To have a claim for compensation under the Land Acquisition and Compensation Act 1986 (“the LAC Act”), the claimant must have an “interest in land” on the date of acquisition which is divested or diminished as a result of the acquisition (refer to s.30 of the LAC Act).
The LAC Act defines an “interest in land” as:-
“(a) a legal or equitable estate or interest in the land; or
(b) an easement, right, charge, power or privilege over, or in connection with, the land.”
A mortgage, whether registered or unregistered, is an interest in land entitling the mortgagee to make a claim. Whilst older forms of mortgage may not regulate the manner in which a claim for compensation following compulsory acquisition is to be conducted by the owner, most current forms of mortgage deal with this issue in the Memorandum of Common Provisions incorporated by reference into the mortgage (“MCP“).
We set out two examples:-
(i) The current form of ANZ Bank mortgage incorporates the terms of MCP No. AA479 which includes the following clause:-
“If I receive a notice that the property may be resumed or compulsorily acquired by a government agency, I will immediately give ANZ a copy of the notice.
I will not lodge a claim for compensation unless ANZ agrees first in writing to what I ask for in the claim, and how I ask for it. In deciding whether or not to agree, ANZ must act reasonably.
I will not reduce or compromise a claim unless ANZ agrees first in writing.
I will do everything that ANZ says is necessary or desirable (including lodging a claim) so that ANZ can recover any compensation and to make sure that any compensation is paid to ANZ. ANZ may apply that compensation towards payment of the secured money.”
(ii) The current form of Law Institute Standard Form Mortgage incorporates MCP No AA1955 which includes the following clause:-
“If the Mortgagor becomes aware that the Land or any part of the Land may be or has been resumed or compulsorily acquired by a public authority:-
(1) the Mortgagor must immediately notify the Mortgagee;
(2) the Mortgagor must give then Mortgagee copies of all documents about the compulsory acquisition or resumption as soon as the Mortgagor receives them;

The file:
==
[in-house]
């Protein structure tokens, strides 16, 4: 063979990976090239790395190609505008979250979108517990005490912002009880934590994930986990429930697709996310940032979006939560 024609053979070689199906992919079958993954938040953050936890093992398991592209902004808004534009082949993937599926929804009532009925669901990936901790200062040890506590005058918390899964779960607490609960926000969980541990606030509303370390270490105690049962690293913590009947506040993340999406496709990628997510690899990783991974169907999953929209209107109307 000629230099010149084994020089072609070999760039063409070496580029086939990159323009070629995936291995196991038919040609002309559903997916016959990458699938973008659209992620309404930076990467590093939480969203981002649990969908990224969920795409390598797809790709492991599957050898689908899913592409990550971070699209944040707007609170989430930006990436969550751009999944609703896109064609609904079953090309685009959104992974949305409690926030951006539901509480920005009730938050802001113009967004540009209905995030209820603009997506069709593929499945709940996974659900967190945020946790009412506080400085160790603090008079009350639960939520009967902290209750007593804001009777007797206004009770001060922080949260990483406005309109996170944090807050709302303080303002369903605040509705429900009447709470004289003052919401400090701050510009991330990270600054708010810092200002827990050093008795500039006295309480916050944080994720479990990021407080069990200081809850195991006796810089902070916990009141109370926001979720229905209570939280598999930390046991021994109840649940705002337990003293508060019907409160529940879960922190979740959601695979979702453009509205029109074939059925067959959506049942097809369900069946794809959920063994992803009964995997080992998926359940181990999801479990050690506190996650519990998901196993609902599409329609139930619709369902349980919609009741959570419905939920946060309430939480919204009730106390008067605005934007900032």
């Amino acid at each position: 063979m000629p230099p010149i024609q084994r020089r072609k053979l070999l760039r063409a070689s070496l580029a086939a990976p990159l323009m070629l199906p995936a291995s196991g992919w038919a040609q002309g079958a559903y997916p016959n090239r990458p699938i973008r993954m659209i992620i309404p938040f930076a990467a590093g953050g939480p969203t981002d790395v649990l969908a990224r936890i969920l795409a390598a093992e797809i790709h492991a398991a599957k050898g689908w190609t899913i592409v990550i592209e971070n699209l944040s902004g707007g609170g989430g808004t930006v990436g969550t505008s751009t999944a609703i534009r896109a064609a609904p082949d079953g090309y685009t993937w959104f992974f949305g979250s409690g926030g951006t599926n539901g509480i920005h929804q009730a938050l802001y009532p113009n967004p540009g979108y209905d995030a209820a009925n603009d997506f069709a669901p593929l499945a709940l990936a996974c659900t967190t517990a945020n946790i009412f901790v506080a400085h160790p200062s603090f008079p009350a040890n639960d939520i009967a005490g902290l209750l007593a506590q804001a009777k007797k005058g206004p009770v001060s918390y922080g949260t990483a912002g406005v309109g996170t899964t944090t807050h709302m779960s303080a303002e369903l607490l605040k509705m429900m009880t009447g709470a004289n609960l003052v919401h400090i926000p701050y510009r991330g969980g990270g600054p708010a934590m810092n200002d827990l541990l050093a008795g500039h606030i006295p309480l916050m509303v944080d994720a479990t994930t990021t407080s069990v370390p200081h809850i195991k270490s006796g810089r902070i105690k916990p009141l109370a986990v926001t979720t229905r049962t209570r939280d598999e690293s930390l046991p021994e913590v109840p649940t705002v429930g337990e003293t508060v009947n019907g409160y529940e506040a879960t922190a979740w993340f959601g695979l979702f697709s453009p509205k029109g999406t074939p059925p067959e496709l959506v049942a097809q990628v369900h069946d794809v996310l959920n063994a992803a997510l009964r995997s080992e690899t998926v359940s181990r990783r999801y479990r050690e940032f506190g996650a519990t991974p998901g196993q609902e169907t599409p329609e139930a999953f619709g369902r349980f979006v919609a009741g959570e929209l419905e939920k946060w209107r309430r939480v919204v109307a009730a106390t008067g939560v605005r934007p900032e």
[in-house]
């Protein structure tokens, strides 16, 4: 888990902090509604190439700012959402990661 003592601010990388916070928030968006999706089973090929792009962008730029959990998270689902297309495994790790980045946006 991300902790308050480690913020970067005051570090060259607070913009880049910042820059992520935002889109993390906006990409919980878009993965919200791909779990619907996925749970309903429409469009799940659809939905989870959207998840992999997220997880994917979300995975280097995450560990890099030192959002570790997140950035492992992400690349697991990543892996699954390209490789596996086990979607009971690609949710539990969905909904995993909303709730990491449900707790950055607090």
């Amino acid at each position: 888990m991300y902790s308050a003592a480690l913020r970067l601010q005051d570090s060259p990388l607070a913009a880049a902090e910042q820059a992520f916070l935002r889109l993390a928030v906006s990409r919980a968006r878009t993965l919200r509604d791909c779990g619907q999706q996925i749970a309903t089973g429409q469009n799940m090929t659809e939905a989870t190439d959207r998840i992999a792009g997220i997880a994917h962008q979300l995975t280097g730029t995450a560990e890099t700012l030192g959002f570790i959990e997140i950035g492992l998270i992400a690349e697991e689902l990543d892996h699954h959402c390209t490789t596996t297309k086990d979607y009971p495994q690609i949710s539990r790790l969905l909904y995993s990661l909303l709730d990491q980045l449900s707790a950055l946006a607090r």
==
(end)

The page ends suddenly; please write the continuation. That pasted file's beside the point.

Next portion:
(3) the Mortgagor must keep the Mortgagee informed of the status of any claim for compensation and provide the Mortgagee with copies of all documents relating to such a claim.“
The LAC Act permits:-
- The owner to make a claim for compensation, take action to recover compensation and settle the claim even if the Authority is aware of the existence of a mortgage, whether registered or unregistered. However, whilst the LAC Act imposes on the owner, in such circumstances, specific ways in which he may use the compensation on its receipt (which include the discharge of any debt or encumbrance), the Authority does not have to police compliance with this obligation. Accordingly, as the LAC Act does not require the owner to comply with the terms of the MCP nor for the Authority to pay the compensation directly to the mortgagee (unless the mortgagee makes the claim) there is a risk that the owner receives the compensation without repaying the liability secured by the mortgage.
- The mortgagee to make a claim for compensation, take action to recover compensation and settle the claim which may be paramount to protect its security as the land acquired is discharged from the mortgage on publication of the Notice of Acquisition in the Government Gazette.
- Whilst we are unaware of this section having ever been employed by an Authority, the Authority, at its discretion, to purchase or redeem the interest of the mortgagee in any land acquired or proposed to be acquired by paying or tendering to the mortgagee:-
(a) the principal sum and interest due on the mortgage;
(b) the expenses and charges (if any of the mortgagee; and
(c) 3 months’ additional interest.